What are my financial responsibilities?

Trustees have a legal duty to look after their charity’s money, accounts and other assets.  

This includes: 

  • Keeping funds safe 
  • Setting a budget and following it 
  • Dealing with money coming in promptly 
  • Keeping records of any payments you make 
  • Making sure accurate accounting records are kept 
  • Dealing with any financial problems quickly 

Unit leaders, assistant leaders and leaders in training can delegate the day-to-day handling of money and keeping the accounts up-to-date to another person with the right experience and knowledge. But you’ll still be responsible for making sure they do the work correctly.  

Bank accounts

All units and levels must have a bank account and keep the amount of cash they hold to a minimum.

You can open an account with any bank or branch you want to. You should use a recognised and well-known brand that’s part of the Financial Services Compensation Scheme and a registered banking organisation with a strong credit rating.

Your bank account must be in your unit or level’s name. You should have at least three signatories, and at unit level this should be two from the unit and one other who can come from elsewhere including your local guiding district or division. This way if one of the signatories is unavailable, another can step in.

Two signatories need to agree and authorise all payments. Signatories must not be members of the same family. You can use online banking but you still need two signatories to authorise all transactions. If your bank offers a debit card, you shouldn’t accept it. This is because there’s no way for two people to authorise each transaction. Credit cards aren’t allowed at any level, and signatories must not sign blank cheques.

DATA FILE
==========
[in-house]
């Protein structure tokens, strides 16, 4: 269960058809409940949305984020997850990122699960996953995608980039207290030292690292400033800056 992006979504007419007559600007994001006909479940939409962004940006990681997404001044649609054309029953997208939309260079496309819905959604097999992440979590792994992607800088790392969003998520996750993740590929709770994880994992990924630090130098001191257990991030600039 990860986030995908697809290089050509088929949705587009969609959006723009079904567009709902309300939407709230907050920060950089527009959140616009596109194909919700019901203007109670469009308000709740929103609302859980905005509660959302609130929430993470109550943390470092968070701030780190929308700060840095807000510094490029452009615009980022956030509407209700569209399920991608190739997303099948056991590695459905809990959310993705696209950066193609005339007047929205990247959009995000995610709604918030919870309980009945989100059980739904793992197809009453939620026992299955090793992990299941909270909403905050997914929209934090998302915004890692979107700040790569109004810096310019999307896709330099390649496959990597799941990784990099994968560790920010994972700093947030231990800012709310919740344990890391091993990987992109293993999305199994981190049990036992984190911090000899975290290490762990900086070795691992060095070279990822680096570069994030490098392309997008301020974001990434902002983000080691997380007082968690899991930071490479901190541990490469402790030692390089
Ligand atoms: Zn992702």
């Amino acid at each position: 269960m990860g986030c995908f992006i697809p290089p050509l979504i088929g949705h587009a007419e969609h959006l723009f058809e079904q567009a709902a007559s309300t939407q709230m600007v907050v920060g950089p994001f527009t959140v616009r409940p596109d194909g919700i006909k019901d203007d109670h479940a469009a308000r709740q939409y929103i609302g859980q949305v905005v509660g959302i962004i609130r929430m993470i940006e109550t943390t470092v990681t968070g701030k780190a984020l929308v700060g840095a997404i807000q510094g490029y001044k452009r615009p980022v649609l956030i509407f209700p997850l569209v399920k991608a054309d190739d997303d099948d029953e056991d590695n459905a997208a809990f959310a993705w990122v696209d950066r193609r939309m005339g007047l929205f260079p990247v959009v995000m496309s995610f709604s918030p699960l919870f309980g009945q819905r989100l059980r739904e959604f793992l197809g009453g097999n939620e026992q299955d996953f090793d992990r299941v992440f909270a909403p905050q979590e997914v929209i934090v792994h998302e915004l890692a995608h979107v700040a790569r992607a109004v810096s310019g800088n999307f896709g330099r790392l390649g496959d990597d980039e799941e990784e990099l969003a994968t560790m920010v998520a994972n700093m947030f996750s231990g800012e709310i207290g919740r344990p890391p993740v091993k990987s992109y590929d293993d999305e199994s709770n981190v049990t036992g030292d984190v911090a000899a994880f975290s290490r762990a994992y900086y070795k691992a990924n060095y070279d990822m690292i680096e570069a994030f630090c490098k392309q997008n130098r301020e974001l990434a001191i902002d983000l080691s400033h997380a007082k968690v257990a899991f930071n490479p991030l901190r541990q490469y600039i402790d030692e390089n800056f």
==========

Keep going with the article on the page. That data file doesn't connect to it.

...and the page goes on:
Bank account details should be shared with all relevant members and unit leadership teams should also share with your local commissioner. Make sure to include details of your bank’s name, your account number and sort code, the account signatories and where you keep your cheque book.

If you guide outside the UK, ask for advice from your country or region office about how to apply this policy while also complying with local regulations. If you’re part of British Guiding Overseas (BGO) including Branches, ask the BGO Chief Commissioner.

Girlguiding is not registered to give financial advice. Therefore, the choice of which bank to use is made by the trustees.

Setting a budget and following it

It’s important to plan ahead to make sure you have enough funds to cover all your costs. Never spend more money than you have, or borrow from or lend money to your guiding accounts. This could have serious implications both inside and outside of guiding.